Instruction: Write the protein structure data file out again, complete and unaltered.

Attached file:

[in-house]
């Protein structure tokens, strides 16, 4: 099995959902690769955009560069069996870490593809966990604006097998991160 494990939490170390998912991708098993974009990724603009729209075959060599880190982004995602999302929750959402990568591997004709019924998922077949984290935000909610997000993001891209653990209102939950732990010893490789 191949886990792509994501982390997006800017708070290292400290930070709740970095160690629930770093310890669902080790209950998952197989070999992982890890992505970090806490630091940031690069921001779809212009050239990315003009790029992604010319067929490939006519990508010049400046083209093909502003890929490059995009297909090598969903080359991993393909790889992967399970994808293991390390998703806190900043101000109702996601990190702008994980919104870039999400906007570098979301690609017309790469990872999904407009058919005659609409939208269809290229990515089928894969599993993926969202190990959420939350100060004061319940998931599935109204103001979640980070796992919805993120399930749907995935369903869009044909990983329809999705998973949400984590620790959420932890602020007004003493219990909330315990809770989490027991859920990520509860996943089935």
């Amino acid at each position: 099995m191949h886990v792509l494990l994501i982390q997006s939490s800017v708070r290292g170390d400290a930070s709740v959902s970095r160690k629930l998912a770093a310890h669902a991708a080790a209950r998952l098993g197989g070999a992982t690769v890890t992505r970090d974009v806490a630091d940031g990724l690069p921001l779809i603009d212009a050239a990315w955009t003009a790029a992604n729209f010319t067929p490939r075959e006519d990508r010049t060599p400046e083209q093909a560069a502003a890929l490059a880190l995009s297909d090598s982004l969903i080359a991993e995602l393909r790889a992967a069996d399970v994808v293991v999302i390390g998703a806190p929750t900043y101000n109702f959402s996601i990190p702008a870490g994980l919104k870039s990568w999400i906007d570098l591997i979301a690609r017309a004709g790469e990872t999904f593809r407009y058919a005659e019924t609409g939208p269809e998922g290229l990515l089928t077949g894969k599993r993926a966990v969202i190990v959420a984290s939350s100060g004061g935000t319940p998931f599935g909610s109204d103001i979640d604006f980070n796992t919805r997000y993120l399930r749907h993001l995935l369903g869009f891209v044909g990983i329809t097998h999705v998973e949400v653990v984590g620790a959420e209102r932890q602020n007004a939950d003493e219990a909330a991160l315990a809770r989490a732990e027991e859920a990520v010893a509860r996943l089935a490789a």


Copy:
[in-house]
């Protein structure tokens, strides 16, 4: 099995959902690769955009560069069996870490593809966990604006097998991160 494990939490170390998912991708098993974009990724603009729209075959060599880190982004995602999302929750959402990568591997004709019924998922077949984290935000909610997000993001891209653990209102939950732990010893490789 191949886990792509994501982390997006800017708070290292400290930070709740970095160690629930770093310890669902080790209950998952197989070999992982890890992505970090806490630091940031690069921001779809212009050239990315003009790029992604010319067929490939006519990508010049400046083209093909502003890929490059995009297909090598969903080359991993393909790889992967399970994808293991390390998703806190900043101000109702996601990190702008994980919104870039999400906007570098979301690609017309790469990872999904407009058919005659609409939208269809290229990515089928894969599993993926969202190990959420939350100060004061319940998931599935109204103001979640980070796992919805993120399930749907995935369903869009044909990983329809999705998973949400984590620790959420932890602020007004003493219990909330315990809770989490027991859920990520509860996943089935």
């Amino acid at each position: 099995m191949h886990v792509l494990l994501i982390q997006s939490s800017v708070r290292g170390d400290a930070s709740v959902s970095r160690k629930l998912a770093a310890h669902a991708a080790a209950r998952l098993g197989g070999a992982t690769v890890t992505r970090d974009v806490a630091d940031g990724l690069p921001l779809i603009d212009a050239a990315w955009t003009a790029a992604n729209f010319t067929p490939r075959e006519d990508r010049t060599p400046e083209q093909a560069a502003a890929l490059a880190l995009s297909d090598s982004l969903i080359a991993e995602l393909r790889a992967a069996d399970v994808v293991v999302i390390g998703a806190p929750t900043y101000n109702f959402s996601i990190p702008a870490g994980l919104k870039s990568w999400i906007d570098l591997i979301a690609r017309a004709g790469e990872t999904f593809r407009y058919a005659e019924t609409g939208p269809e998922g290229l990515l089928t077949g894969k599993r993926a966990v969202i190990v959420a984290s939350s100060g004061g935000t319940p998931f599935g909610s109204d103001i979640d604006f980070n796992t919805r997000y993120l399930r749907h993001l995935l369903g869009f891209v044909g990983i329809t097998h999705v998973e949400v653990v984590g620790a959420e209102r932890q602020n007004a939950d003493e219990a909330a991160l315990a809770r989490a732990e027991e859920a990520v010893a509860r996943l089935a490789a």